At the age of six Maria went into elementary school and after three years she started studying Elementary Science, History, Geography, and developed an avid interest in Mathematics – something she seemed to share with her father. In order to obtain an advantageous education, Maria’s family moved to Rome when she was 11. Her parents encouraged her to go into a teaching career as this was the only available job for women at the time. Her father had wished for her to take the Classics Course which was thought to be the most fitting course for women.
However, Maria had an interest in other areas and found that the school that gave the subjects she was interested in was a Technical School. She was encouraged by her father and allowed to enter the Regia Tecnica Michelangelo Buonarroti. Throughout her time at the college, she studied French, German, English, Mathematics, Physics, and Chemistry.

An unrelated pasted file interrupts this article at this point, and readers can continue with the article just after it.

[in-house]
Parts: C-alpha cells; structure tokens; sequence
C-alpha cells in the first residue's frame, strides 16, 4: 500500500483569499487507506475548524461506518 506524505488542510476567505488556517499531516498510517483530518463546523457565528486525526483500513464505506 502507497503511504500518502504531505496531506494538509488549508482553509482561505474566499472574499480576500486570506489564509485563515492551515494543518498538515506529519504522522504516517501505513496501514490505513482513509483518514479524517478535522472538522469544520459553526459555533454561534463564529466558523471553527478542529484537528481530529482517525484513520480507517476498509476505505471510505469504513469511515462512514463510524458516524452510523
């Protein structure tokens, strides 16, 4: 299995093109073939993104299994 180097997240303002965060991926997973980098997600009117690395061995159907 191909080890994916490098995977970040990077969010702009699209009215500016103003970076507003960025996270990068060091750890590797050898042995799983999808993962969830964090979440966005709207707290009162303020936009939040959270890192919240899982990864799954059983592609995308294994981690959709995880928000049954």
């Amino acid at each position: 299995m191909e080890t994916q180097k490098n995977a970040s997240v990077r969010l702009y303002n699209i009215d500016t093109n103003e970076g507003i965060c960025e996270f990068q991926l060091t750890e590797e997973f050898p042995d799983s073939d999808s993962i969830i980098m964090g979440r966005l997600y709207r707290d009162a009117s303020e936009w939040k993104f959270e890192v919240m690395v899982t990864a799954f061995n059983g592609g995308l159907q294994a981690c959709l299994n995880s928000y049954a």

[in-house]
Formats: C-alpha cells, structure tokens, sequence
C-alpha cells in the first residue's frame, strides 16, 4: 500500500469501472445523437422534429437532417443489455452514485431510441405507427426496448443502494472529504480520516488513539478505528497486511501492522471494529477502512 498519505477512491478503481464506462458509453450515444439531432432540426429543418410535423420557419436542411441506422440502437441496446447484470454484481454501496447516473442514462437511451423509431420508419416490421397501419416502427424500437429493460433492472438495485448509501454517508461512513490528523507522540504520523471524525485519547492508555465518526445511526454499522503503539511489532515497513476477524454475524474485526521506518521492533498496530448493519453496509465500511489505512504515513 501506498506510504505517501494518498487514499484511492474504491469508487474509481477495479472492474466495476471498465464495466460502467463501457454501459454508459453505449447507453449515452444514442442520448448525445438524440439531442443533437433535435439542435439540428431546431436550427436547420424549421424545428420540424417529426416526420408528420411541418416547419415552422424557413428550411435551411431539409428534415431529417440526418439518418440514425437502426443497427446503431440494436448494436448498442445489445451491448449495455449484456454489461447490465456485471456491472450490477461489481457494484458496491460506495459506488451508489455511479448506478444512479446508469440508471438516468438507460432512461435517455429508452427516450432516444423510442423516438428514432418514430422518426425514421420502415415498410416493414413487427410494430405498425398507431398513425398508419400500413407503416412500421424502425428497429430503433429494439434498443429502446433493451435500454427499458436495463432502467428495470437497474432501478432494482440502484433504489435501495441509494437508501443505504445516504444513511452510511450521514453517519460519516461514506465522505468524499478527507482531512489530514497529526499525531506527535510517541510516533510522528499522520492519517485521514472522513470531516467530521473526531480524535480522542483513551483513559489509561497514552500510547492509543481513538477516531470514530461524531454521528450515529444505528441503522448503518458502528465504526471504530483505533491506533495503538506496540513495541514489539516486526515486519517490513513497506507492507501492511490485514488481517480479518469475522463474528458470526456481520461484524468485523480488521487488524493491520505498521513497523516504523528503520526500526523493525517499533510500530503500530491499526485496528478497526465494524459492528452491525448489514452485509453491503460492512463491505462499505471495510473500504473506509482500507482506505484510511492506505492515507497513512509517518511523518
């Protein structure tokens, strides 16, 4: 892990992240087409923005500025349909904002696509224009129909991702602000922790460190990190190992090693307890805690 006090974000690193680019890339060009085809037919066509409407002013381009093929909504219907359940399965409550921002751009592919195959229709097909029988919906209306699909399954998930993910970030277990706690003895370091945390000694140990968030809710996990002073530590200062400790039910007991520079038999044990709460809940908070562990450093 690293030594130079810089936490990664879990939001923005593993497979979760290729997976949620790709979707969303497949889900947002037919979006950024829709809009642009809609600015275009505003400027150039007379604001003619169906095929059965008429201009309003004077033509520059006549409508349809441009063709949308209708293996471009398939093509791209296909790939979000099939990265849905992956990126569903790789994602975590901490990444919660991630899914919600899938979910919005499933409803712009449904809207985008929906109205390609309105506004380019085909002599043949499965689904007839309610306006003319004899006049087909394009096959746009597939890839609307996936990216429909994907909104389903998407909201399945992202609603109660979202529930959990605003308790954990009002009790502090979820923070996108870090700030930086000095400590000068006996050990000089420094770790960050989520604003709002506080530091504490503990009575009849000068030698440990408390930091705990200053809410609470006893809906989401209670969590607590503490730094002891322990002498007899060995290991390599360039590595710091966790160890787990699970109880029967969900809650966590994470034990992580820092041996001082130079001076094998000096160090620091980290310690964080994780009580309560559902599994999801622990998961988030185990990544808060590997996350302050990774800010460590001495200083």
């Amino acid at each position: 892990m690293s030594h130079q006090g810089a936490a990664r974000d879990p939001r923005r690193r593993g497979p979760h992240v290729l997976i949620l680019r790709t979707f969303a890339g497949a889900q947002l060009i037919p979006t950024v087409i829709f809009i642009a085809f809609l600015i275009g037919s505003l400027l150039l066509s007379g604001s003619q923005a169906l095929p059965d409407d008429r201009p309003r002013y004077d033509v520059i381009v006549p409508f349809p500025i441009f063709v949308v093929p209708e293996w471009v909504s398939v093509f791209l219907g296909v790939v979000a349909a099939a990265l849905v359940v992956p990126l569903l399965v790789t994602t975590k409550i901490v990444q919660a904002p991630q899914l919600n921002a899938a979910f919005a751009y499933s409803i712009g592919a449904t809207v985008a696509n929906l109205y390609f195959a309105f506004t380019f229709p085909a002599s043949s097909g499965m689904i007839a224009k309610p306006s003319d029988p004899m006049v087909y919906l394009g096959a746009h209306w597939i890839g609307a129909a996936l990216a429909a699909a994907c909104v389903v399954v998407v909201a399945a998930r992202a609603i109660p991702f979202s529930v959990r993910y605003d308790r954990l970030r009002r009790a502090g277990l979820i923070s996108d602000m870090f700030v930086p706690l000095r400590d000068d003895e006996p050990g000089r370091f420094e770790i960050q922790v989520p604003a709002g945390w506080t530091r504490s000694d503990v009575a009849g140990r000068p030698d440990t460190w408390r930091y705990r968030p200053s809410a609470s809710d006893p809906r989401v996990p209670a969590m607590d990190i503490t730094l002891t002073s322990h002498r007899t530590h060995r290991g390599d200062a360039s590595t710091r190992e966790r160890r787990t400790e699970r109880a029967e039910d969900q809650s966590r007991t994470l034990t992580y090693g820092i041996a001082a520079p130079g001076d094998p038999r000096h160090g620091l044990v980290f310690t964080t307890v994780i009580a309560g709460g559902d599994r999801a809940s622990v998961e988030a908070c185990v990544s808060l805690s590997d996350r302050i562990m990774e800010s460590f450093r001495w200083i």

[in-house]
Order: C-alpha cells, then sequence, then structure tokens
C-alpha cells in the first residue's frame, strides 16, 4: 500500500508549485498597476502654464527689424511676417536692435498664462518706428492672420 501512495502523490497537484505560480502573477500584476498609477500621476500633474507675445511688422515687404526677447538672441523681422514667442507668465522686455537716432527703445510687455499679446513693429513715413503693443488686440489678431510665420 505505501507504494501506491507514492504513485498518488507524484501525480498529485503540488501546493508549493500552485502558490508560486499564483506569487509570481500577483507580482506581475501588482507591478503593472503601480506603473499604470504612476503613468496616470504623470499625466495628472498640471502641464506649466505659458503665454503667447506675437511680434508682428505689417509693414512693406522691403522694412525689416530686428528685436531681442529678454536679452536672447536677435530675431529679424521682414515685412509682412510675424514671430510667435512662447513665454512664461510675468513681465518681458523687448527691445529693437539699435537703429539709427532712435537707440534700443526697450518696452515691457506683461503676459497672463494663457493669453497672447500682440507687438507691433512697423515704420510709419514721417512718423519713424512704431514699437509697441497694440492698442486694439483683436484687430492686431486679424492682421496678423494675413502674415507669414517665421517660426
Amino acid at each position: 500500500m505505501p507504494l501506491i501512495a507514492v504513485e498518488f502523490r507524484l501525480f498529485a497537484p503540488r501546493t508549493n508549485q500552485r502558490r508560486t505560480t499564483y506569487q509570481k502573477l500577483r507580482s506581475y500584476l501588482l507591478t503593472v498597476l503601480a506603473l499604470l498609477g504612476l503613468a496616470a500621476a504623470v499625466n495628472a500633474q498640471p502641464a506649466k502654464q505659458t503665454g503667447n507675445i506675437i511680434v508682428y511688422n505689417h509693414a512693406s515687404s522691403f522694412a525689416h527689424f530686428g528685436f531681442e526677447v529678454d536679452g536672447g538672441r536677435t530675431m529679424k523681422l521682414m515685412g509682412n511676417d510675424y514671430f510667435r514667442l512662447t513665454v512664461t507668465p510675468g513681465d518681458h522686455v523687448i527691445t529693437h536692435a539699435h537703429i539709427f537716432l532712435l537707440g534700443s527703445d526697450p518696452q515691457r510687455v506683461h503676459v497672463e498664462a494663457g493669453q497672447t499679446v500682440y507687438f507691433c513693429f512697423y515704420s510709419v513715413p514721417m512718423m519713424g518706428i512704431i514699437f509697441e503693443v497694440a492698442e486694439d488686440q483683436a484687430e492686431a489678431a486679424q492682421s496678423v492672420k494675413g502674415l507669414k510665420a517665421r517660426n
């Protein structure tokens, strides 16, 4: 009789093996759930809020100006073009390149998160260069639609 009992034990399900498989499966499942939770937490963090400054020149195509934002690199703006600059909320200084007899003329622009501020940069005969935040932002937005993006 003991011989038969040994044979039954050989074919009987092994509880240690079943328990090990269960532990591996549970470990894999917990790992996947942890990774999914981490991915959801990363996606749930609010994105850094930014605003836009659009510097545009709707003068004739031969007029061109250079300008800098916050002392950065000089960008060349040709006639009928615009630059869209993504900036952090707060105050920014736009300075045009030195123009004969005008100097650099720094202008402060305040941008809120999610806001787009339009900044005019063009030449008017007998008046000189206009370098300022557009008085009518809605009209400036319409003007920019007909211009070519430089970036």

She graduated at the age of 13, her father still had hopes for her to become a teacher but Maria had other ideas. She had an interest in engineering and despite her father’s objections, decided to pursue this career. When Montessori was 13 she attended an all-boy school in preparation for her engineering career.
While in college she became interested in physics and then biology however and decided to enroll in the University of Rome La Sapienza Medical School. This brought more distress upon her father as no woman had ever studied Medicine in Italy before. During her time at the technical college she gained superb scores in Natural Sciences and Modern Languages. Once she was qualified for the...